The SA nodal pacemaker activity is regulated dominantly by autonomic nervous elements, i.e., sympathetic and parasympathetic nervous factors. In addition, circulatory bioactive substances and physicochemical factors also modify changes in sinus rate. Exogenously applied substances exert their actions on sinus rate directly and/or indirectly. The mechanisms of bradycardia and tachycardia induced by electrical nerve stimulation or exogenous substances are reviewed mostly by describing the results from experiments in isolated canine SA node preparations which were perfused with blood. In this review, newly developed bradycardic agents are introduced in addition to descriptions of numerous active substances developed in the past.
Ion-selective electrodes have been used for many years to analyze ion activities in electrolyte solutions. In recent years, these electrodes have been miniaturized and applied for measurements in the cell interior. This article describes basic principles for both the fabrication and the intracellular application of ion-selective microelectrodes, particularly focusing on double barreled liquid ion-exchanger microelectrodes. The use of ion-selective microelectrodes allows continuous and real-time measurements of intracellular ion activities of a single cell in both multicellular and isolated cell preparations under various conditions, such as changes in ion composition of the extracellular bathing fluid and exposure to certain drugs. With double-barreled ion-selective microelectrodes, the transmembrane potential and intracellular ion activities can be measured simultaneously in the same cell. Although there are still some problems or limitations to the intracellular application of ion-selective electrodes, this technique is useful for determining the actual movement of intracellular ions, and thereby to elucidate cellular mechanisms of membrane transport and other physiological functions.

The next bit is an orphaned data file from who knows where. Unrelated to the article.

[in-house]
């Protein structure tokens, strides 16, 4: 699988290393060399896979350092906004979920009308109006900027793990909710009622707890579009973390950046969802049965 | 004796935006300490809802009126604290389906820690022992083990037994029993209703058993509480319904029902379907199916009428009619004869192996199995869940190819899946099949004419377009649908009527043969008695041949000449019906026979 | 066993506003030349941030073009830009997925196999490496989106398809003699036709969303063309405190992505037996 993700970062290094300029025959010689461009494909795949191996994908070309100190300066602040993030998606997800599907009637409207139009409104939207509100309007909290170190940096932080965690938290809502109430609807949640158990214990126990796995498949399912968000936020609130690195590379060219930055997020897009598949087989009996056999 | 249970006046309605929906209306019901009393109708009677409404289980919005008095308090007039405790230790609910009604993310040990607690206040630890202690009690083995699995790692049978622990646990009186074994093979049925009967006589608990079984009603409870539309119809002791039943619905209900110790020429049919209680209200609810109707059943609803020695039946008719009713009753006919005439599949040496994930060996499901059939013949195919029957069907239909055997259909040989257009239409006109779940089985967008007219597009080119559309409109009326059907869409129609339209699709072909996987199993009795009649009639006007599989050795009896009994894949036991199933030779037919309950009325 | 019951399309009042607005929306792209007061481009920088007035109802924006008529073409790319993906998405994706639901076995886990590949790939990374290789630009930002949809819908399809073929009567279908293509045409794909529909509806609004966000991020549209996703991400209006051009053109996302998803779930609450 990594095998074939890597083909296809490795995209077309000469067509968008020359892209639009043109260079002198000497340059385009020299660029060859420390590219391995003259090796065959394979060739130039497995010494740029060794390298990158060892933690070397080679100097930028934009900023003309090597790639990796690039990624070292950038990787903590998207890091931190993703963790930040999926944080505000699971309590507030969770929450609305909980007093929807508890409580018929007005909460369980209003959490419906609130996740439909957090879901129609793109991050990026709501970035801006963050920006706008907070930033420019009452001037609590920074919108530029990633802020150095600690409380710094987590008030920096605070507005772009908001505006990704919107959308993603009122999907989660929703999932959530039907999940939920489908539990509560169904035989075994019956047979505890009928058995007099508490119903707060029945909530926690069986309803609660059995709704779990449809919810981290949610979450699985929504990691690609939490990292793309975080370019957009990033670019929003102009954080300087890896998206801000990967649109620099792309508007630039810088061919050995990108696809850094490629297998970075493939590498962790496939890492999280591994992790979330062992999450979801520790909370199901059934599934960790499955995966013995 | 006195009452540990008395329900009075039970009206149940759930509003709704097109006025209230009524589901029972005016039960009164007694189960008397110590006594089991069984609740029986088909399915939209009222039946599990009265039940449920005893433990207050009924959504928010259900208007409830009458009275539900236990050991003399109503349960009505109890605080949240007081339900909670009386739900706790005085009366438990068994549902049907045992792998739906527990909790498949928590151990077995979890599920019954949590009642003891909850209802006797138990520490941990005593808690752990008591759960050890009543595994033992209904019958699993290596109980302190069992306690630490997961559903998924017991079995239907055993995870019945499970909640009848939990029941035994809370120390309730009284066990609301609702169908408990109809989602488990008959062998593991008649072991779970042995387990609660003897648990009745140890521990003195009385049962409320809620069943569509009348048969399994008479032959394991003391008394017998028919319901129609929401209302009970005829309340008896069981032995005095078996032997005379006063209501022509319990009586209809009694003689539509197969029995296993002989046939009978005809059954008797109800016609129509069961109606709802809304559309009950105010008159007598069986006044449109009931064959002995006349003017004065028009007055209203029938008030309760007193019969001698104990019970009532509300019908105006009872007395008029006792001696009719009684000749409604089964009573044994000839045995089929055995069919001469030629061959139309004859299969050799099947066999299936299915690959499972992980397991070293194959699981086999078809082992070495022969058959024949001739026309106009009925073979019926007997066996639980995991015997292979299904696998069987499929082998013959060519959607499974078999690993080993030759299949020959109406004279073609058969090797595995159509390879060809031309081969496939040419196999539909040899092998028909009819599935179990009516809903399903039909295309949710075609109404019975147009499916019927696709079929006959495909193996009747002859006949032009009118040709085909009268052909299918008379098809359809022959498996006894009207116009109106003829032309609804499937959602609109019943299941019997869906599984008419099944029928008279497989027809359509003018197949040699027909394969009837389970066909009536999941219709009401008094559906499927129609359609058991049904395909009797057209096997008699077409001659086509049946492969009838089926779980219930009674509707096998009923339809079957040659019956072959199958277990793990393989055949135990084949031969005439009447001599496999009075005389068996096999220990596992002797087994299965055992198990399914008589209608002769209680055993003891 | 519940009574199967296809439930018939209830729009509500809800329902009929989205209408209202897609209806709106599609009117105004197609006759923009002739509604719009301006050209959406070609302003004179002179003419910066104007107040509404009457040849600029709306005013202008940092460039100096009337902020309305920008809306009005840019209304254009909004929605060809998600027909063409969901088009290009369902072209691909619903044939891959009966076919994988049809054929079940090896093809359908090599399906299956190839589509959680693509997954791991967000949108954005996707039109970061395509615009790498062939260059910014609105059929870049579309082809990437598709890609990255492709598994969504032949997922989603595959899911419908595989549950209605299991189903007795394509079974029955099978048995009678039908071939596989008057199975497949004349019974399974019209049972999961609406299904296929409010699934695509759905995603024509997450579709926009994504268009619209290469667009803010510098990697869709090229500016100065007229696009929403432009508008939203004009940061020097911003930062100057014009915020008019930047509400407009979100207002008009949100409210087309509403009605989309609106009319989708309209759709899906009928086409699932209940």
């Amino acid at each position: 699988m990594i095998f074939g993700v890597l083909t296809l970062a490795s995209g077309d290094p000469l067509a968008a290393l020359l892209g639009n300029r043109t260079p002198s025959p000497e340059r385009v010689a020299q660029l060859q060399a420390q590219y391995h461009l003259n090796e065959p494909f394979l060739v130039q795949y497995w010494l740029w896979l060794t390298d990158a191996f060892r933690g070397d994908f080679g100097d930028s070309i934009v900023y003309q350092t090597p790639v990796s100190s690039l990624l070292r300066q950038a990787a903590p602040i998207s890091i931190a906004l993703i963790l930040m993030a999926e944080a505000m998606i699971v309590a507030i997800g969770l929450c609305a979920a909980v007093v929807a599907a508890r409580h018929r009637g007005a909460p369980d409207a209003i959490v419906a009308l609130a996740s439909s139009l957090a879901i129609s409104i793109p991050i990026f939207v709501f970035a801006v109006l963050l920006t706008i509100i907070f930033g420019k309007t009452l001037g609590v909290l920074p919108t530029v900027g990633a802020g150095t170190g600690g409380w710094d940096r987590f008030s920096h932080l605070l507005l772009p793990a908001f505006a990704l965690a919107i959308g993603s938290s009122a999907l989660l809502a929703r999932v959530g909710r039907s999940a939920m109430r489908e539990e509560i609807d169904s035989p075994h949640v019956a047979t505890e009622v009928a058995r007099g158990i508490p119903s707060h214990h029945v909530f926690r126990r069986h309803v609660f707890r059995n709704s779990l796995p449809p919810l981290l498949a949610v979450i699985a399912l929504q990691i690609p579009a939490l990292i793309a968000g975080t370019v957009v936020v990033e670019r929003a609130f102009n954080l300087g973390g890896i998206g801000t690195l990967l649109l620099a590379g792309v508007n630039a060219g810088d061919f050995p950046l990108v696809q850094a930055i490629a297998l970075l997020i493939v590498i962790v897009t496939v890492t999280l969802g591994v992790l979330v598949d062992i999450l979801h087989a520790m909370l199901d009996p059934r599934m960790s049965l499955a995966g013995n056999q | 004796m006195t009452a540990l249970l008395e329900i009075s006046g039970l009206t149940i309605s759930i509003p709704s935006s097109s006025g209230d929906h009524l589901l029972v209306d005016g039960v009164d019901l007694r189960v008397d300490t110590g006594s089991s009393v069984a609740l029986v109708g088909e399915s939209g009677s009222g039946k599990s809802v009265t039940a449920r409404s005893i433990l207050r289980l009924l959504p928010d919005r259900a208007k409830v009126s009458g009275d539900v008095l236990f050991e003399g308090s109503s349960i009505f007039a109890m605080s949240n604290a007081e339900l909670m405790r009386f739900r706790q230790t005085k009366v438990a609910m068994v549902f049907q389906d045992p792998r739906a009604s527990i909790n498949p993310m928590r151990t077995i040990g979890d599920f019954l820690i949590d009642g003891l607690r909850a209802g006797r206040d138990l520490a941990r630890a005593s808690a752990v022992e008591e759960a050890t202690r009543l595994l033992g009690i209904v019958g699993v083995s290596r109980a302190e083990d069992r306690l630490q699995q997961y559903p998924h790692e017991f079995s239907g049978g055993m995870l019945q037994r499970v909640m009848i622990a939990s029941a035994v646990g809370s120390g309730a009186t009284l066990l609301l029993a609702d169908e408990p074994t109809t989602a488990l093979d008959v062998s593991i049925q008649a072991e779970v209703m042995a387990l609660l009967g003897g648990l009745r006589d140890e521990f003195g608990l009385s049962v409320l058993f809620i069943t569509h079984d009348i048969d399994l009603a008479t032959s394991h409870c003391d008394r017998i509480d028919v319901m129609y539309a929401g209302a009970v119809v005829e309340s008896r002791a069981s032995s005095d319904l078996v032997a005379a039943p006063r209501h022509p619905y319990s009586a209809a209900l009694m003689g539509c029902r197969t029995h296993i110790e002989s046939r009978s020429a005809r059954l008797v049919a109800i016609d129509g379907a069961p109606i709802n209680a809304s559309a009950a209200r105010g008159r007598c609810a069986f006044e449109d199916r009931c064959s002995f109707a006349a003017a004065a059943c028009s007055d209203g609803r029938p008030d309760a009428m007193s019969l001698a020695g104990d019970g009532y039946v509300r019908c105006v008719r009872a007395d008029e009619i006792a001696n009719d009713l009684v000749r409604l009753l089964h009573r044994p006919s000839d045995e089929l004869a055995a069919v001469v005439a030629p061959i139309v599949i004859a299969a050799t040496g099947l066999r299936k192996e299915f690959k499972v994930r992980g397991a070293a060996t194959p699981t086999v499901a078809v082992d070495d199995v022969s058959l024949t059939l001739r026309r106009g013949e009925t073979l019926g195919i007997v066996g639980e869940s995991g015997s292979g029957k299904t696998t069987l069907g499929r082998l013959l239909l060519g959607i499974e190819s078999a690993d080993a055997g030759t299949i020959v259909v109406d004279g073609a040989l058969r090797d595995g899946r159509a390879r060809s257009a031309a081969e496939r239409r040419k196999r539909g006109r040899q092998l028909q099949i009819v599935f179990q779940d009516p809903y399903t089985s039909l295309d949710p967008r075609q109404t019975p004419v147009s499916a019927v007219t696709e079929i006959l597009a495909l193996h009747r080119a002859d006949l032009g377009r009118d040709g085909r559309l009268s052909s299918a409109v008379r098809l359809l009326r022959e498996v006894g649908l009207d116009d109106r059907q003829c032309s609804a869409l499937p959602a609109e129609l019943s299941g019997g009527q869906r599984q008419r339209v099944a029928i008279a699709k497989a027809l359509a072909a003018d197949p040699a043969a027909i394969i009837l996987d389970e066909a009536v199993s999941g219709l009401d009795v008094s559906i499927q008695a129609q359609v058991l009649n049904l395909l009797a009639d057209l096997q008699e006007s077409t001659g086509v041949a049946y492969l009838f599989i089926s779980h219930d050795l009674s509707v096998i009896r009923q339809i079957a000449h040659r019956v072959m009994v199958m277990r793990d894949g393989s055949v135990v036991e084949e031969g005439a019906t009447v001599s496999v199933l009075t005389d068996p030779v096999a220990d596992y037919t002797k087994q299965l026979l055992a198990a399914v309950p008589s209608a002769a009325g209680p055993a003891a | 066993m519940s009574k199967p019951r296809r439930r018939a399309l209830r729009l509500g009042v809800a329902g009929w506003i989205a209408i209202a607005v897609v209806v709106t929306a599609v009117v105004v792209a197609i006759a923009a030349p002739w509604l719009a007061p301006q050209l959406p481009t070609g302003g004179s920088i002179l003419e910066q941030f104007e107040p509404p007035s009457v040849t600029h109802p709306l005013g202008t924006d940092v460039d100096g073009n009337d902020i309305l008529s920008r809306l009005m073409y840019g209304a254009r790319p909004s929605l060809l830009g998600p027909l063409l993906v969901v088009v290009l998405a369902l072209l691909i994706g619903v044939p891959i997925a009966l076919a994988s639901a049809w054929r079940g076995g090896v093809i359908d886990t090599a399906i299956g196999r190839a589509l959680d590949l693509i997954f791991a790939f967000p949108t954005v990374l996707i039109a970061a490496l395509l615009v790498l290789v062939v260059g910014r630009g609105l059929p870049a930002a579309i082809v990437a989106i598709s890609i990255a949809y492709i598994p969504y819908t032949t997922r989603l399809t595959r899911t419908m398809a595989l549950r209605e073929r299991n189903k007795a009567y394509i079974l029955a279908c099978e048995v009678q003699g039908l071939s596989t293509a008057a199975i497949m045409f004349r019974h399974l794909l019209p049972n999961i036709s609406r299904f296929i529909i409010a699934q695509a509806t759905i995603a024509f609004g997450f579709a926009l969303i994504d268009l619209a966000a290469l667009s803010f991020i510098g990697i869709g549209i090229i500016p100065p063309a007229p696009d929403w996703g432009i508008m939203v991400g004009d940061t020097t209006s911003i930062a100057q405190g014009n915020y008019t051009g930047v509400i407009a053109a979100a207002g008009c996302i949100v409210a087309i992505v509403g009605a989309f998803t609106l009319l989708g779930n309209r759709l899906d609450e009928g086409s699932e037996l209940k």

We used a Fotonic Sensor™, a fiber optic displacement measurement instrument, to measure the chronotropy and the contractility of cultured neonatal rat cardiac myocytes. The principle of the measurement is to detect changes in the distance between the probe and myocytes vertically extruded by the contraction. A fiber optic probe consists of adjacent pairs of light-transmitting and light-receiving fibers. The ratio of reflected light to transmitted light changes proportionally to the distance between the probe and an object at a certain range shown in a calibration curve. The analogue output from the sensor was transferred to a personal computer through an analogue/digital converter and analyzed. The sensor was able to detect the rate of myocyte beating, i.e., chronotropy, with a high correlation to the frequency of electrically stimulated beating and agreed well with the beating rate counted visually under a microscope. The contractility was evaluated by the maximum contraction velocity (Vm) by the first derivatives of the contraction curves obtained by the sensor. Norepinephrine (NE) and isoproterenol (ISO) increased the contractility in cultured myocytes in a dose-dependent fashion. In the preparation of rat ventricular papillary muscle, NE- and ISO-induced increase in the Vm in the radial direction significantly correlated with the increase in tension measured with a force-displacement transducer. These results indicate that the Fotonic Sensor™ is an appropriate instrument for evaluating the chronotropy and the contractility of cultured myocytes.